Israel officially entered the European Organization for Nuclear Research on Wednesday, marking the occasion with an induction ceremony at the Globe of Science and Innovation near the France-Switzerland border.
Foreign Minister Avigdor Liberman represented Israel and gave the first speech at the ceremony, where the flag of Israel was raised alongside those of the 20 other members of CERN.
“In my visit in CERN today, I have witnessed the frontiers of science,” Liberman said at the ceremony. “I have realized the scope of collaboration between Israel and CERN. Israeli scientists and their CERN colleagues share a dedication to scientific excellence, technological development and education. Israel and CERN share ideals and goals and therefore have a wide prospect for cooperation.”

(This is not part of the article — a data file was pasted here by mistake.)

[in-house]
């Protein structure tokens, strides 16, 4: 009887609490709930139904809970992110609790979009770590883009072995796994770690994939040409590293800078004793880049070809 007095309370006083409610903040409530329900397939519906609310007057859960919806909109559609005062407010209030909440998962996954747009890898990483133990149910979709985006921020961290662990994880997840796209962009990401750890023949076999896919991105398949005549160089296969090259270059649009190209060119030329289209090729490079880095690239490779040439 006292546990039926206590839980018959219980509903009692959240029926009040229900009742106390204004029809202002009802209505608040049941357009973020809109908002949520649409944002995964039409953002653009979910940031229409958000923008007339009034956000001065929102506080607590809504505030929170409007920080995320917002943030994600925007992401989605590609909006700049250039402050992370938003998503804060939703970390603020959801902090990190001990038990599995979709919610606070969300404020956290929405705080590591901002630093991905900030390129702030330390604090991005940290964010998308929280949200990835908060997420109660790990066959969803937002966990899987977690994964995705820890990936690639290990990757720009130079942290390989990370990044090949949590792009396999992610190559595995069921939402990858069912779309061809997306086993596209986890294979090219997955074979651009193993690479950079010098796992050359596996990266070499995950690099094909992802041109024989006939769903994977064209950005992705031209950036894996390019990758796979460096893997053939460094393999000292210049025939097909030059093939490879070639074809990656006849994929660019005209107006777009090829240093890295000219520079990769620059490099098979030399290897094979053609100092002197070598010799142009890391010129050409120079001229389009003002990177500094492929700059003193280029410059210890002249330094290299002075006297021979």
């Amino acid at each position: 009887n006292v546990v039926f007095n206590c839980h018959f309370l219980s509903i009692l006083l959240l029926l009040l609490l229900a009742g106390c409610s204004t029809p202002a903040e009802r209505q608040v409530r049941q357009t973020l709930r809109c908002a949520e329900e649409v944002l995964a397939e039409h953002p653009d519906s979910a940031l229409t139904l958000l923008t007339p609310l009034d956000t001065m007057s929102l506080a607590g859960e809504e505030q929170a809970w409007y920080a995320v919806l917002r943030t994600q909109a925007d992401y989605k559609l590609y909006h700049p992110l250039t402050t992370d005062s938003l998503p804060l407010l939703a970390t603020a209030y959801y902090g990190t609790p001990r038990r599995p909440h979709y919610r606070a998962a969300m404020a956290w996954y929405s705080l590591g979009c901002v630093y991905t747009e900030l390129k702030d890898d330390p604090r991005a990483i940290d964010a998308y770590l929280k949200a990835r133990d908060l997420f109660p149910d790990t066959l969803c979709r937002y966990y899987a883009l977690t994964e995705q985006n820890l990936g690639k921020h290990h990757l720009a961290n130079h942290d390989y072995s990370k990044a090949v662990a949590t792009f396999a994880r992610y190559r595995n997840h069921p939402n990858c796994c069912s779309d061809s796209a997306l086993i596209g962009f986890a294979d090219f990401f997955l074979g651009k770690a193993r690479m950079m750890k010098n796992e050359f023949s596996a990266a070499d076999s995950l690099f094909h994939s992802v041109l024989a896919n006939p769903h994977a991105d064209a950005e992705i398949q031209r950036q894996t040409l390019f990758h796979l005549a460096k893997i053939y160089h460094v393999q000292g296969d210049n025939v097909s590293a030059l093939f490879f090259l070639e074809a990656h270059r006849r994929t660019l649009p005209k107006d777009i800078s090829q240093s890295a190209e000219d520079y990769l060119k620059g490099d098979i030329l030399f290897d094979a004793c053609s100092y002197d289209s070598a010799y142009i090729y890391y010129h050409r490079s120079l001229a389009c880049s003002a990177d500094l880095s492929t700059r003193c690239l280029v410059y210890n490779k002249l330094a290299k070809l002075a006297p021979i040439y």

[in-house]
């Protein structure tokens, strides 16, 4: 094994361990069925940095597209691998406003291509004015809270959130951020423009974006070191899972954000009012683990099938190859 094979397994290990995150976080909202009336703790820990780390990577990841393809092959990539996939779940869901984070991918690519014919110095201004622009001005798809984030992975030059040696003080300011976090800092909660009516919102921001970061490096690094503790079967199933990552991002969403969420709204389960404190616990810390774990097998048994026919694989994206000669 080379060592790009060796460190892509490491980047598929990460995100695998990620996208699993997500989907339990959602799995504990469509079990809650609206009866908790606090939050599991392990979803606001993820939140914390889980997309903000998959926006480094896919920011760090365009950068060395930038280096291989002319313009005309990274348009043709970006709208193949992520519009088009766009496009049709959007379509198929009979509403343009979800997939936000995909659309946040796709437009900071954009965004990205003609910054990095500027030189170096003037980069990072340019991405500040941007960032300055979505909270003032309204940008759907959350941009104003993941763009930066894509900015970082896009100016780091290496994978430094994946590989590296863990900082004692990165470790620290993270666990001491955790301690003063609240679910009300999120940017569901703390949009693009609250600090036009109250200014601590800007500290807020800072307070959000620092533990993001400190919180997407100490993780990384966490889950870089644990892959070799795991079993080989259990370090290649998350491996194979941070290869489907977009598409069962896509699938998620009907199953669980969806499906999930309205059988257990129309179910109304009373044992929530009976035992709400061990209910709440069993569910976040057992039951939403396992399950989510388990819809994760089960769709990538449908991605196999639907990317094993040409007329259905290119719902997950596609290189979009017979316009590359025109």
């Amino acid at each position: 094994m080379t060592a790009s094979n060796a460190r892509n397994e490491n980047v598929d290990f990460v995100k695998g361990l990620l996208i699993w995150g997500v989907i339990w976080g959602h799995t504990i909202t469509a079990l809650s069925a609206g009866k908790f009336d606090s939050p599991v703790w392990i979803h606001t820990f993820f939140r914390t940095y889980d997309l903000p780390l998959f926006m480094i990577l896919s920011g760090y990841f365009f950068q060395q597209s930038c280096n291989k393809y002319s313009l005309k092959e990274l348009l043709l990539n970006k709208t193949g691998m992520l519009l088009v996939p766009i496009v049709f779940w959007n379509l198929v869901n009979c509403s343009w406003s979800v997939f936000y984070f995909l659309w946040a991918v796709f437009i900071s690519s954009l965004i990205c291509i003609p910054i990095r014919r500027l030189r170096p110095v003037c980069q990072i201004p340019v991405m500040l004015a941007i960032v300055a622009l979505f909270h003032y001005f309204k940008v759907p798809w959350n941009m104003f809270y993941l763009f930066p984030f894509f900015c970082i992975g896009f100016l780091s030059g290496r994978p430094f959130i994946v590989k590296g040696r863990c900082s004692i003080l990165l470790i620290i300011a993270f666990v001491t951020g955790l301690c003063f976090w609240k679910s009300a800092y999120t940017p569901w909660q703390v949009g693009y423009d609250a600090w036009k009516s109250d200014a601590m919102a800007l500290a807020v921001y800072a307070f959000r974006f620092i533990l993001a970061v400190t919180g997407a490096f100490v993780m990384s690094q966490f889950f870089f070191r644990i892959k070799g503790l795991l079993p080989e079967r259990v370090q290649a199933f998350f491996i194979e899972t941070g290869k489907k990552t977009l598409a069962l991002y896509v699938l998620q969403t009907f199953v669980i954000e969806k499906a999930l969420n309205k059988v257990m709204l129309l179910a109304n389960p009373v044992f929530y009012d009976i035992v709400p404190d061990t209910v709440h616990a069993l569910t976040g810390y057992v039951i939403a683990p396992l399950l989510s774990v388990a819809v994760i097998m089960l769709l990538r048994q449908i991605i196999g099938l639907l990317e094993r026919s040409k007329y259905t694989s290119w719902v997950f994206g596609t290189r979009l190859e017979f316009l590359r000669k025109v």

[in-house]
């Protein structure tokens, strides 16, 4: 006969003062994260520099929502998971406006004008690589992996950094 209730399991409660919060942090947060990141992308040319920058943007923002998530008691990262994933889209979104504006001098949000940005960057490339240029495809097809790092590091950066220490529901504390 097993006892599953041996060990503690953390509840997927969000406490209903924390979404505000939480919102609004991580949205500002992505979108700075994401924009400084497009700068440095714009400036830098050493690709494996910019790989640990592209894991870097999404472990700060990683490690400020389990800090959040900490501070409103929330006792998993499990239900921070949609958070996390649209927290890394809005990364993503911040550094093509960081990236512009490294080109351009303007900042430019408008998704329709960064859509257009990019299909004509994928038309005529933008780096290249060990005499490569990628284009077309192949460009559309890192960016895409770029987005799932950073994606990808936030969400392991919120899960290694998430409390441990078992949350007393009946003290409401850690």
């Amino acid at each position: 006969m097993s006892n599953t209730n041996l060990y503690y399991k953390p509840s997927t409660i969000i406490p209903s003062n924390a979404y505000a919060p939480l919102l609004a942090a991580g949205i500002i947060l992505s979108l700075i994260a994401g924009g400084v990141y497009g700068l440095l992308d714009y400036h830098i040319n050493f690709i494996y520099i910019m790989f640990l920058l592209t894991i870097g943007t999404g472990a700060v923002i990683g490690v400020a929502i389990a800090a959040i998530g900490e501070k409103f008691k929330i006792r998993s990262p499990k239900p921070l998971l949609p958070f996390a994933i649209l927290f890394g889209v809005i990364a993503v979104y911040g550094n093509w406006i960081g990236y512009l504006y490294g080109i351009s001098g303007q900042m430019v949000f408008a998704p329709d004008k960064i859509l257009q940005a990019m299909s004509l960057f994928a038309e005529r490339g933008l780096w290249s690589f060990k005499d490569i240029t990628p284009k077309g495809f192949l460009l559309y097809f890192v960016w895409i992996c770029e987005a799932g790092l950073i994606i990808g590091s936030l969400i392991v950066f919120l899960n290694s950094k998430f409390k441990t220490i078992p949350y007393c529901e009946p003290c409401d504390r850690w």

The CERN council unanimously voted Israel into the organization last month, making it the first non-European associate.
CERN, located in Switzerland, operates the $10 billion Large Hadron Collider, which creates high-energy collisions of subatomic particles.
Israel joined the organization as an observer in 1991, and dozens of Israeli scientists have taken part in various research projects associated with the organization, including the discovery of the Higgs boson, known popularly as the “God particle,” last year.
“I am very honored as director-general to welcome Israel as a new member state,” CERN’s Director-General Rolf Heuer said at Wednesday’s ceremony. “CERN and Israel have already a long history of mutual collaboration, and this day will undoubtedly be memorable, promising increasingly fruitful scientific cooperation between CERN and the Israeli physics community.”
Israel’s admission to the research facility will allow the country to participate in tenders related to the particle accelerator, to be represented in the management of the organization and to submit applications for scholarships for Israeli students.
Israel will have to allocate close to $14.3 million a year to the institute.
Times of Israel staff contributed to this report.